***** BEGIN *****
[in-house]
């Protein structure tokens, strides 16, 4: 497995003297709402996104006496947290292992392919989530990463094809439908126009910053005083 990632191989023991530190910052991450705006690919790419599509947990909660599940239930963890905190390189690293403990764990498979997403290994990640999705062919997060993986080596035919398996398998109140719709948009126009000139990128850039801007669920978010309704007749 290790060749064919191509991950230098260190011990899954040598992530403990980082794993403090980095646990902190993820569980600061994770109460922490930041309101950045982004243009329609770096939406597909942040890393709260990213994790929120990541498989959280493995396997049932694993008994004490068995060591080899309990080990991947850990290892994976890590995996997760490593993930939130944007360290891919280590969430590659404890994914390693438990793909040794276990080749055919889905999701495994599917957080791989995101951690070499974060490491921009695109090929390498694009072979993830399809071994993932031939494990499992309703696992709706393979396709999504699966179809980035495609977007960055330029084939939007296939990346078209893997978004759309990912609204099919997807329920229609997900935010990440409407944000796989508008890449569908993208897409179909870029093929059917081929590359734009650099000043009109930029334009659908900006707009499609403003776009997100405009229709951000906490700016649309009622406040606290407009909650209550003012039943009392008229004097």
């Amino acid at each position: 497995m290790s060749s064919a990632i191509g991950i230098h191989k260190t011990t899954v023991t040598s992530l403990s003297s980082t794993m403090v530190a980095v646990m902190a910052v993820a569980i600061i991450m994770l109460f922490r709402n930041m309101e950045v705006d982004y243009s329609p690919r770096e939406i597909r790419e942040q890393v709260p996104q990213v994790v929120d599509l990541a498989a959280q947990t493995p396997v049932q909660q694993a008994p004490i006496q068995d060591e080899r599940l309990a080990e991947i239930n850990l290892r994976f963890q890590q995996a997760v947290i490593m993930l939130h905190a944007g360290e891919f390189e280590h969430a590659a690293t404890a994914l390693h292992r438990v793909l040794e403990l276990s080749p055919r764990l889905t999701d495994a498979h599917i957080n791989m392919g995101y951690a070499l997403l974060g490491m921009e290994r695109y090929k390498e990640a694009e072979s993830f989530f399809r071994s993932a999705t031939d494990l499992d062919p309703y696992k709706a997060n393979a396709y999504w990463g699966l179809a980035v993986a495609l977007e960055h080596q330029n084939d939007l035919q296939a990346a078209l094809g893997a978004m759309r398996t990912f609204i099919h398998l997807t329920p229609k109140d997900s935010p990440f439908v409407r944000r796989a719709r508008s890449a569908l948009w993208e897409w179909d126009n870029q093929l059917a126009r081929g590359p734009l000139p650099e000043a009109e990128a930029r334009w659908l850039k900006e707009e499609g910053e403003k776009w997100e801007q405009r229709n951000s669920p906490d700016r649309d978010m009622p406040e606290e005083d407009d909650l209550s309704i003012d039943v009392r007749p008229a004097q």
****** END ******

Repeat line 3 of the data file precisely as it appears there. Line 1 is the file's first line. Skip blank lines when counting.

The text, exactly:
């Amino acid at each position: 497995m290790s060749s064919a990632i191509g991950i230098h191989k260190t011990t899954v023991t040598s992530l403990s003297s980082t794993m403090v530190a980095v646990m902190a910052v993820a569980i600061i991450m994770l109460f922490r709402n930041m309101e950045v705006d982004y243009s329609p690919r770096e939406i597909r790419e942040q890393v709260p996104q990213v994790v929120d599509l990541a498989a959280q947990t493995p396997v049932q909660q694993a008994p004490i006496q068995d060591e080899r599940l309990a080990e991947i239930n850990l290892r994976f963890q890590q995996a997760v947290i490593m993930l939130h905190a944007g360290e891919f390189e280590h969430a590659a690293t404890a994914l390693h292992r438990v793909l040794e403990l276990s080749p055919r764990l889905t999701d495994a498979h599917i957080n791989m392919g995101y951690a070499l997403l974060g490491m921009e290994r695109y090929k390498e990640a694009e072979s993830f989530f399809r071994s993932a999705t031939d494990l499992d062919p309703y696992k709706a997060n393979a396709y999504w990463g699966l179809a980035v993986a495609l977007e960055h080596q330029n084939d939007l035919q296939a990346a078209l094809g893997a978004m759309r398996t990912f609204i099919h398998l997807t329920p229609k109140d997900s935010p990440f439908v409407r944000r796989a719709r508008s890449a569908l948009w993208e897409w179909d126009n870029q093929l059917a126009r081929g590359p734009l000139p650099e000043a009109e990128a930029r334009w659908l850039k900006e707009e499609g910053e403003k776009w997100e801007q405009r229709n951000s669920p906490d700016r649309d978010m009622p406040e606290e005083d407009d909650l209550s309704i003012d039943v009392r007749p008229a004097q």